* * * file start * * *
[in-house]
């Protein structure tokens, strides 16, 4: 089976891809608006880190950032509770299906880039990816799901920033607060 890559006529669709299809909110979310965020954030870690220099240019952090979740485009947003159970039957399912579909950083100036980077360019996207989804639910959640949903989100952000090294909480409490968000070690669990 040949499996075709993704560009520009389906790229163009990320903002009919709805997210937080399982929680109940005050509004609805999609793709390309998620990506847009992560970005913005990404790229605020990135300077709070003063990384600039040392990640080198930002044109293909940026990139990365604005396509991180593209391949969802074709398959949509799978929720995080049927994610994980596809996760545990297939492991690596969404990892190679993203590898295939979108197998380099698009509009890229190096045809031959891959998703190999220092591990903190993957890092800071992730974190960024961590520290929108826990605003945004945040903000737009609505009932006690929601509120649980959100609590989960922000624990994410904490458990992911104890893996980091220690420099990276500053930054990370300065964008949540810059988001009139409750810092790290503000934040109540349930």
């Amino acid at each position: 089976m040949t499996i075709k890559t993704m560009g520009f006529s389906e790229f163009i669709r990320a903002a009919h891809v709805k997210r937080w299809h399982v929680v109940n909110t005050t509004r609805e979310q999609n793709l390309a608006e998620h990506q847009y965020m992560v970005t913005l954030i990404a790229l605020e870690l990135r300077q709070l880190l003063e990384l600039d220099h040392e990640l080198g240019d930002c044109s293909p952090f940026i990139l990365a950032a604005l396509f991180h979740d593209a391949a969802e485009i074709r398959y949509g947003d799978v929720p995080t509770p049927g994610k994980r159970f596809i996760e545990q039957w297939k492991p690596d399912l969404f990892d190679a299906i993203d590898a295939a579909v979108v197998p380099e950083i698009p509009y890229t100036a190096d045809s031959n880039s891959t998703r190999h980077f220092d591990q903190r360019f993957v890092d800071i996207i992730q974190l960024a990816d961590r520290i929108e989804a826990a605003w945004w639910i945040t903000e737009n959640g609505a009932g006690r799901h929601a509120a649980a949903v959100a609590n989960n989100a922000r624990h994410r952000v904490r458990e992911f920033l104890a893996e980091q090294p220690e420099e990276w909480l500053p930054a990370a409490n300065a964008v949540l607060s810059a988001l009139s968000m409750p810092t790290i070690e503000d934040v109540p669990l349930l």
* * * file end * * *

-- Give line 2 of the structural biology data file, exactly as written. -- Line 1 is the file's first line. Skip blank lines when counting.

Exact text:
């Protein structure tokens, strides 16, 4: 089976891809608006880190950032509770299906880039990816799901920033607060 890559006529669709299809909110979310965020954030870690220099240019952090979740485009947003159970039957399912579909950083100036980077360019996207989804639910959640949903989100952000090294909480409490968000070690669990 040949499996075709993704560009520009389906790229163009990320903002009919709805997210937080399982929680109940005050509004609805999609793709390309998620990506847009992560970005913005990404790229605020990135300077709070003063990384600039040392990640080198930002044109293909940026990139990365604005396509991180593209391949969802074709398959949509799978929720995080049927994610994980596809996760545990297939492991690596969404990892190679993203590898295939979108197998380099698009509009890229190096045809031959891959998703190999220092591990903190993957890092800071992730974190960024961590520290929108826990605003945004945040903000737009609505009932006690929601509120649980959100609590989960922000624990994410904490458990992911104890893996980091220690420099990276500053930054990370300065964008949540810059988001009139409750810092790290503000934040109540349930």